Time for another of our mega-game benchmarks covering 45 titles comparing the Radeon RX 6700 XT head-to-head against the GeForce RTX 3070, the nearest competitor in terms of pricing, at least based on the mythical MSRP.
When we reviewed the Radeon RX 6700 XT on day one, we found it to be about 4% slower than the RTX 3070 in a 14-game sample. We collected that data using our older Ryzen 9 3950X test system. But now we have an even more robust set of 45 games running on top of a Ryzen 9 5950X along with the latest display drivers which have brought some nice gains for the RTX 3070 in titles such as Godfall, Assassin’s Creed Valhalla, and Dirt 5.
Unfortunately, while performance in some games has improved, availability has not, with both GPUs nearly always out of stock. With stock clearly out of everyone’s control, this comparison serves as a guide for those researching what they might purchase once supply is able to meet or exceed demand.
There’s always a chance, if you're patient enough, you’ll eventually get your hands on one of these GPUs. At some point, the situation will improve and when it does, this comparison review will help answer the question, which of the two GPUs should you buy? So, with that, let’s go over the test system specs and jump into the benchmarks.
Our Ryzen 9 5950X test system was equipped with 32GB of DDR4-3200 CL14 dual-rank memory. Representing both the GeForce and Radeon GPUs are Gigabyte Gaming OC graphics cards, but do note that in both cases we've clocked them to match the RTX 3070 and RX 6700 XT reference spec with no overclocking. We’re using GeForce Game Ready Driver 465.89 and Adrenalin 2020 Edition 21.3.2 drivers. Smart Access Memory was not enabled and this is always the case unless specified otherwise.
First, we’ll individually take a look at around half a dozen of the more interesting games in terms of test results and then jump into breakdown graphs to summarize all the benchmark data.
Starting with Apex Legends we find that at 1080p, the RTX 3070 is up to 22% faster which is quite a significant margin. It’s worth noting that the 6700 XT did average 162 fps using high quality settings, so for competitive quality settings frame rates are going to be more than sufficient with either product, but if you’re after maximum performance in Apex, you’ll be better off with the GeForce.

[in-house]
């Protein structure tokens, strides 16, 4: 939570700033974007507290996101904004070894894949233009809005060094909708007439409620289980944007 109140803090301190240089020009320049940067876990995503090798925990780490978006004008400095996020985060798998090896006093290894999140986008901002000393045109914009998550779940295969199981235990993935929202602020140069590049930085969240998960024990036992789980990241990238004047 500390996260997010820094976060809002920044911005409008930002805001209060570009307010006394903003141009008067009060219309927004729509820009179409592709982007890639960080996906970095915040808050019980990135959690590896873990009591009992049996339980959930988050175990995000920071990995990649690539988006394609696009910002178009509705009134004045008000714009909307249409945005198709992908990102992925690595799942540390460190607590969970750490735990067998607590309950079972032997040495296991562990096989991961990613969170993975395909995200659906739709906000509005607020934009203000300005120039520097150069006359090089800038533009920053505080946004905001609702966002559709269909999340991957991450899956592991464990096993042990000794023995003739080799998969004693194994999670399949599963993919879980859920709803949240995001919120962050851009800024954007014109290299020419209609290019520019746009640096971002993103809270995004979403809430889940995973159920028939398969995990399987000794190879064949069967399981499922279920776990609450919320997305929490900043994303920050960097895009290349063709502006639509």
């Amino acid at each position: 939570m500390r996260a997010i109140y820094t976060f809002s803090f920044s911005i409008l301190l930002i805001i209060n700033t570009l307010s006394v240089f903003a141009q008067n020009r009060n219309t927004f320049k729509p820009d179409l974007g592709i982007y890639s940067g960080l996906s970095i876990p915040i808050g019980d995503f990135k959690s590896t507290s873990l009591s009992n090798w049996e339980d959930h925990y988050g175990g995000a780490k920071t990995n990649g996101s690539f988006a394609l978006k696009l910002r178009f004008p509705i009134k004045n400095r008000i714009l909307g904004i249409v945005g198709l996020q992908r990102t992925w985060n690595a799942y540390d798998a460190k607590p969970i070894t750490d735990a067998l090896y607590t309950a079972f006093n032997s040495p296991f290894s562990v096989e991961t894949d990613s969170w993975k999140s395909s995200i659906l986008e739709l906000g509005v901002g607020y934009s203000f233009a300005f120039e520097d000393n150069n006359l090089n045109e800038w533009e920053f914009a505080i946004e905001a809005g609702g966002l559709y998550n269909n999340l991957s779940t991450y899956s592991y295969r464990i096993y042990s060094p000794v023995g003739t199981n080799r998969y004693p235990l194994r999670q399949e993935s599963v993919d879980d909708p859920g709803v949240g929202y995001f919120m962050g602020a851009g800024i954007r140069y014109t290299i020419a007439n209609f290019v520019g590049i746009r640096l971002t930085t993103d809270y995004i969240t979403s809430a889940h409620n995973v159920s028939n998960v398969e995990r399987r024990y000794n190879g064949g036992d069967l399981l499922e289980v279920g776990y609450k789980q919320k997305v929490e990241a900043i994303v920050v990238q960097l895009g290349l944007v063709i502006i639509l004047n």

The RTX 3070 was also 19% faster at 1440p and for those using the high-quality settings, the difference between 113 and 135 fps can be noticed with a high refresh rate monitor.
Performance was more evenly matched in CoD Warzone as the RTX 3070 was ~3% faster at 1080p and 8% faster at 1440p. The margin does open up to 12% in favor of the GeForce at 4K, though I suspect few gamers will be targeting 4K with these GPUs.
Fortnite has always heavily favored Nvidia, though AMD has made some inroads here. Still, when compared to the RTX 3070, the 6700 XT was quite a bit slower, trailing by a 14% margin at 1080p, 17% at 1440p, and 20% at 4K.
Assuming you have a relatively modern CPU that isn’t being heavily utilized when playing Fortnite, the RTX 3070 is going to deliver considerably better performance than the 6700 XT in this title (DLSS/RT conversation aside).
Performance in Hitman 2 is very similar on either GPU. The RTX 3070 was once again faster at all three tested resolutions, though we’re looking at a relatively small 6% performance advantage.
Microsoft Flight Simulator 2020 is heavily CPU bound at 1080p and as a result, both the 6700 XT and RTX 3070 are seen delivering roughly the same performance.
However, this changes at 1440p, the 1% low result is still CPU limited, but the average frame rate is now much higher using the RTX 3070. A 23% performance uplift is significant. That margin is extended at 4K to 26%, though neither GPU is capable of delivering playable performance at 4K.
Borderlands 3 is the first game that we come across where the 6700 XT is faster than the RTX 3070 by a reasonable margin. At 1080p the Radeon GPU was 12% faster, then 13% faster at 1440p before dropping back to a 7% lead at 4K. A win here for AMD and the performance uplift at 1440p will be noticed for those playing Borderlands 3.
Frame rates are also competitive in Cyberpunk 2077 (before enabling DLSS). The RTX 3070 and 6700 XT deliver virtually identical performance at 1080p and 1440p, with the GeForce GPU running away at 4K with a 17% advantage, though as was the case in Flight Simulator 2020, performance at 4K was not playable with these settings.
Control is a horrible scenario for AMD and that’s largely due to it being an Nvidia sponsored game that was used to showcase RTX features. AMD hasn’t been able to optimize for this one and as a result the RTX 3070 was clearly faster at 1080p with a massive 28% margin, then 31% faster at 1440p and 38% faster at 4K.
We find performance in Red Dead Redemption 2 to be very competitive with nothing separating these two GPUs at 1080p and 1440p. As usual, the RTX 3070 enjoys a performance advantage at 4K, pulling away by a 9% margin to average 51 fps.
The Outer Worlds is based on Unreal Engine 4 and as is often the case with games using this highly popular game engine, the results swing heavily in Nvidia’s favor. Here the RTX 3070 was 17% faster at 1080p, 29% faster at 1440p and 28% faster at 4K. Like Control this is another wipeout for AMD.
Although performance for the RTX 3070 has improved in Assassin’s Creed Valhalla since our last test, the 6700 XT still enjoys a performance advantage here. We’re looking at an 18% win at 1080p for AMD and 10% at 1440p. At 4K, the RTX 3070 does get a slight upper hand though.
Moving on to F1 2020, we find fairly competitive performance across the three tested resolutions. The RTX 3070 was 4% faster at 1080p, 8% faster at 1440p and 9% faster at 4K. Perhaps most importantly, we are looking at 15-20% greater 1% low performance with the GeForce GPU.
Forza Horizon 4 has made it back into our benchmark suite thanks to its migration from the Windows Store to Steam. For a long time, this game heavily favored AMD GPUs, but Nvidia has addressed performance and now we’re looking at a situation where the RTX 3070 is a good bit faster than the 6700 XT, winning by a 15% margin at 1080p, 14% at 1440p, and 15% at 4K, so pretty consistent scaling there.